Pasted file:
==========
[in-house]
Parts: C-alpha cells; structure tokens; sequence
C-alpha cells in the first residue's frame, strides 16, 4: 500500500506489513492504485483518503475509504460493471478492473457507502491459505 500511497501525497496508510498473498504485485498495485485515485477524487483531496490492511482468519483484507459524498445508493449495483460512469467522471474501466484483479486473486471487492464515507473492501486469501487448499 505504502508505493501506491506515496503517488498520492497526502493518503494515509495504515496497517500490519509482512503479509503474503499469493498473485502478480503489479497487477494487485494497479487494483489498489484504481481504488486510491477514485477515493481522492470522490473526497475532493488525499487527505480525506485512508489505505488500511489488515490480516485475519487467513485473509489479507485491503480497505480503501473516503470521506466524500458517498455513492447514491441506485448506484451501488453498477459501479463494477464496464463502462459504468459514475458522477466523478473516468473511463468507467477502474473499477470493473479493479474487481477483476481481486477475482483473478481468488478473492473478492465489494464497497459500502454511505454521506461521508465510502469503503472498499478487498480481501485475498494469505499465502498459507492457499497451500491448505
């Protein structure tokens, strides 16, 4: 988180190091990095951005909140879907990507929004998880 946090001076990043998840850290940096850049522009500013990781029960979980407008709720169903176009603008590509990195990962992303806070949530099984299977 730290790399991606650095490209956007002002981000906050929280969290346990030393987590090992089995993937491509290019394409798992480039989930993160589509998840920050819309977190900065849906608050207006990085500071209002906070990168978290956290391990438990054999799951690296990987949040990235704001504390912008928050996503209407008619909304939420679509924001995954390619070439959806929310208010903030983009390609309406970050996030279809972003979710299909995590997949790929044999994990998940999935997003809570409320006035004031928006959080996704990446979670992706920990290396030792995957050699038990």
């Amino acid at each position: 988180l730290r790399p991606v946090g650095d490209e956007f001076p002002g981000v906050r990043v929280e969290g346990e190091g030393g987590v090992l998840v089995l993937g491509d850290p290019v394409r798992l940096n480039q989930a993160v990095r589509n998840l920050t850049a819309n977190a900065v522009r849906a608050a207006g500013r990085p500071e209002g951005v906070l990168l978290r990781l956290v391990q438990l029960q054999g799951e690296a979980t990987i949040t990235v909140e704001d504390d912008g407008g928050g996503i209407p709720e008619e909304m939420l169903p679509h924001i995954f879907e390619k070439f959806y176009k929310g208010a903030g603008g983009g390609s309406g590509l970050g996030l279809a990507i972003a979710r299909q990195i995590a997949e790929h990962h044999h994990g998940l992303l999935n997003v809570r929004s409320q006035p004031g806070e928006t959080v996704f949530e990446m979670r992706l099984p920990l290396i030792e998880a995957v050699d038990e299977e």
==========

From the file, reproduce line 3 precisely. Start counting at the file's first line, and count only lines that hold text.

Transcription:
C-alpha cells in the first residue's frame, strides 16, 4: 500500500506489513492504485483518503475509504460493471478492473457507502491459505 500511497501525497496508510498473498504485485498495485485515485477524487483531496490492511482468519483484507459524498445508493449495483460512469467522471474501466484483479486473486471487492464515507473492501486469501487448499 505504502508505493501506491506515496503517488498520492497526502493518503494515509495504515496497517500490519509482512503479509503474503499469493498473485502478480503489479497487477494487485494497479487494483489498489484504481481504488486510491477514485477515493481522492470522490473526497475532493488525499487527505480525506485512508489505505488500511489488515490480516485475519487467513485473509489479507485491503480497505480503501473516503470521506466524500458517498455513492447514491441506485448506484451501488453498477459501479463494477464496464463502462459504468459514475458522477466523478473516468473511463468507467477502474473499477470493473479493479474487481477483476481481486477475482483473478481468488478473492473478492465489494464497497459500502454511505454521506461521508465510502469503503472498499478487498480481501485475498494469505499465502498459507492457499497451500491448505